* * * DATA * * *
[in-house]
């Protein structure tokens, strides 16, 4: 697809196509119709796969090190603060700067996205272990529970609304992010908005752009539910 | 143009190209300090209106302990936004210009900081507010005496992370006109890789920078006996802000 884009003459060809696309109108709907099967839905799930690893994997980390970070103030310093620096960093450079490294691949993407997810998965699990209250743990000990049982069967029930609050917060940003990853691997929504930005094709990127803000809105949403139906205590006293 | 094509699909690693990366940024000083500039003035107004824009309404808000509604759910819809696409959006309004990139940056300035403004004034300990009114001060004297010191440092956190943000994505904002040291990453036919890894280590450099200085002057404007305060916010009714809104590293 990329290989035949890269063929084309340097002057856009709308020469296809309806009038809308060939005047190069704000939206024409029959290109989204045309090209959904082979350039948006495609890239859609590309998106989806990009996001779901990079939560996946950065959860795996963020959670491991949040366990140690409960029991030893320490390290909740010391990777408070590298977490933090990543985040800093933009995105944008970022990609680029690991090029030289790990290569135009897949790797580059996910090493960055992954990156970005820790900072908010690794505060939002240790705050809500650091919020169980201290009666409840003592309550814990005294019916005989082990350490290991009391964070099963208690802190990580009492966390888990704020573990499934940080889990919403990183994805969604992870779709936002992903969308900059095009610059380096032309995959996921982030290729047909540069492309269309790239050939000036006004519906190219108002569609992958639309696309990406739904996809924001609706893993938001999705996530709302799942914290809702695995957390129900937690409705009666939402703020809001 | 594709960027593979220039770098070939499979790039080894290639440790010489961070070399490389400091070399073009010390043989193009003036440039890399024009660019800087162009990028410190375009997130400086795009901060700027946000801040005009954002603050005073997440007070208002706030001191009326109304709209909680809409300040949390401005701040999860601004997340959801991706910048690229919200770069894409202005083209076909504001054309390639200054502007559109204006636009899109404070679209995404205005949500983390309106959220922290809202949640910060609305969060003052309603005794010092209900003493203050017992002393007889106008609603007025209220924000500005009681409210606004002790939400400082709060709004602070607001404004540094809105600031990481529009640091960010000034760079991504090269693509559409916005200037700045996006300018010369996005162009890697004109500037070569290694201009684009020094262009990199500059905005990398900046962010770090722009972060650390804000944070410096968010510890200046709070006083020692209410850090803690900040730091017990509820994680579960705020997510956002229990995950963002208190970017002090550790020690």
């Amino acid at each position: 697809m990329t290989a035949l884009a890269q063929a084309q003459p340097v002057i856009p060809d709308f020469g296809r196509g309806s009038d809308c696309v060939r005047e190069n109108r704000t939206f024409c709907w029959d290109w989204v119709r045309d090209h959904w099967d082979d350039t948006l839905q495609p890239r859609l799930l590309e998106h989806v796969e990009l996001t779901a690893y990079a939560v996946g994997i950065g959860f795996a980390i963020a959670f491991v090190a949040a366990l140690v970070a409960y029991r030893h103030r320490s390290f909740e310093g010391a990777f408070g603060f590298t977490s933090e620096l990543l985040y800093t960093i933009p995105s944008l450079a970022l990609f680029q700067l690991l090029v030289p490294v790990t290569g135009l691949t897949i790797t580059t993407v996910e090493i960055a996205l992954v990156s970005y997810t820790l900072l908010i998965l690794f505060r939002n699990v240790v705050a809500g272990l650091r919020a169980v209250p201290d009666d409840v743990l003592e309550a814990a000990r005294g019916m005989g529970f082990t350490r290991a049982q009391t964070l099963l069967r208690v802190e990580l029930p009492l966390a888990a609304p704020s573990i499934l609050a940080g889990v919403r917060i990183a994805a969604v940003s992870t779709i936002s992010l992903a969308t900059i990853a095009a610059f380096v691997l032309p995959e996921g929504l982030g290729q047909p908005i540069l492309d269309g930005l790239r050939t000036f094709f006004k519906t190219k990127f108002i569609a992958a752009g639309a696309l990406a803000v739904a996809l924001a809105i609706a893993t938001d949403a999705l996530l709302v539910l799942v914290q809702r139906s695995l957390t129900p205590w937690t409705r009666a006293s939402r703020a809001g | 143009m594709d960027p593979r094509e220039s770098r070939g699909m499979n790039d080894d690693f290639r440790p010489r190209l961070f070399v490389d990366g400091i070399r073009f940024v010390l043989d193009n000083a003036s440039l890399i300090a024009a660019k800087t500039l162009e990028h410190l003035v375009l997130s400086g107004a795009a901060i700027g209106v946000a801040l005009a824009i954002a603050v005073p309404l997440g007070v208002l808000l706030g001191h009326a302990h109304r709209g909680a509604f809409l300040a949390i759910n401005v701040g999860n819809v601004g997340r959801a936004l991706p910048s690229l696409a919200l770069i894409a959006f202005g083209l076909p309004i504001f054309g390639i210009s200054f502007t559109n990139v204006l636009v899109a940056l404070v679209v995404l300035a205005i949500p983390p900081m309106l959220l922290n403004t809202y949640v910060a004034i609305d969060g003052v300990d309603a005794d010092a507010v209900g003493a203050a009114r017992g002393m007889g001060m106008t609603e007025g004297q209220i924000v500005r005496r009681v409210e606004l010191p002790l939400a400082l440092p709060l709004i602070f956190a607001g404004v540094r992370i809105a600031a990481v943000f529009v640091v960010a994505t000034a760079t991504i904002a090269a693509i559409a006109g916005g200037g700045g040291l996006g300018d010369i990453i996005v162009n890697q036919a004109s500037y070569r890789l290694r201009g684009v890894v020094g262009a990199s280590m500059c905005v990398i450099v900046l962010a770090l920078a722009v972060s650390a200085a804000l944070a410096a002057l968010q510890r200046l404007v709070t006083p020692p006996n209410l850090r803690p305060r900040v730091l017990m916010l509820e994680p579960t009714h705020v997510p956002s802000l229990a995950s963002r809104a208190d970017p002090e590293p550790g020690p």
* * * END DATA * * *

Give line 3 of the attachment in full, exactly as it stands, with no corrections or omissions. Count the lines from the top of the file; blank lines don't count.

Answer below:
């Amino acid at each position: 697809m990329t290989a035949l884009a890269q063929a084309q003459p340097v002057i856009p060809d709308f020469g296809r196509g309806s009038d809308c696309v060939r005047e190069n109108r704000t939206f024409c709907w029959d290109w989204v119709r045309d090209h959904w099967d082979d350039t948006l839905q495609p890239r859609l799930l590309e998106h989806v796969e990009l996001t779901a690893y990079a939560v996946g994997i950065g959860f795996a980390i963020a959670f491991v090190a949040a366990l140690v970070a409960y029991r030893h103030r320490s390290f909740e310093g010391a990777f408070g603060f590298t977490s933090e620096l990543l985040y800093t960093i933009p995105s944008l450079a970022l990609f680029q700067l690991l090029v030289p490294v790990t290569g135009l691949t897949i790797t580059t993407v996910e090493i960055a996205l992954v990156s970005y997810t820790l900072l908010i998965l690794f505060r939002n699990v240790v705050a809500g272990l650091r919020a169980v209250p201290d009666d409840v743990l003592e309550a814990a000990r005294g019916m005989g529970f082990t350490r290991a049982q009391t964070l099963l069967r208690v802190e990580l029930p009492l966390a888990a609304p704020s573990i499934l609050a940080g889990v919403r917060i990183a994805a969604v940003s992870t779709i936002s992010l992903a969308t900059i990853a095009a610059f380096v691997l032309p995959e996921g929504l982030g290729q047909p908005i540069l492309d269309g930005l790239r050939t000036f094709f006004k519906t190219k990127f108002i569609a992958a752009g639309a696309l990406a803000v739904a996809l924001a809105i609706a893993t938001d949403a999705l996530l709302v539910l799942v914290q809702r139906s695995l957390t129900p205590w937690t409705r009666a006293s939402r703020a809001g | 143009m594709d960027p593979r094509e220039s770098r070939g699909m499979n790039d080894d690693f290639r440790p010489r190209l961070f070399v490389d990366g400091i070399r073009f940024v010390l043989d193009n000083a003036s440039l890399i300090a024009a660019k800087t500039l162009e990028h410190l003035v375009l997130s400086g107004a795009a901060i700027g209106v946000a801040l005009a824009i954002a603050v005073p309404l997440g007070v208002l808000l706030g001191h009326a302990h109304r709209g909680a509604f809409l300040a949390i759910n401005v701040g999860n819809v601004g997340r959801a936004l991706p910048s690229l696409a919200l770069i894409a959006f202005g083209l076909p309004i504001f054309g390639i210009s200054f502007t559109n990139v204006l636009v899109a940056l404070v679209v995404l300035a205005i949500p983390p900081m309106l959220l922290n403004t809202y949640v910060a004034i609305d969060g003052v300990d309603a005794d010092a507010v209900g003493a203050a009114r017992g002393m007889g001060m106008t609603e007025g004297q209220i924000v500005r005496r009681v409210e606004l010191p002790l939400a400082l440092p709060l709004i602070f956190a607001g404004v540094r992370i809105a600031a990481v943000f529009v640091v960010a994505t000034a760079t991504i904002a090269a693509i559409a006109g916005g200037g700045g040291l996006g300018d010369i990453i996005v162009n890697q036919a004109s500037y070569r890789l290694r201009g684009v890894v020094g262009a990199s280590m500059c905005v990398i450099v900046l962010a770090l920078a722009v972060s650390a200085a804000l944070a410096a002057l968010q510890r200046l404007v709070t006083p020692p006996n209410l850090r803690p305060r900040v730091l017990m916010l509820e994680p579960t009714h705020v997510p956002s802000l229990a995950s963002r809104a208190d970017p002090e590293p550790g020690p």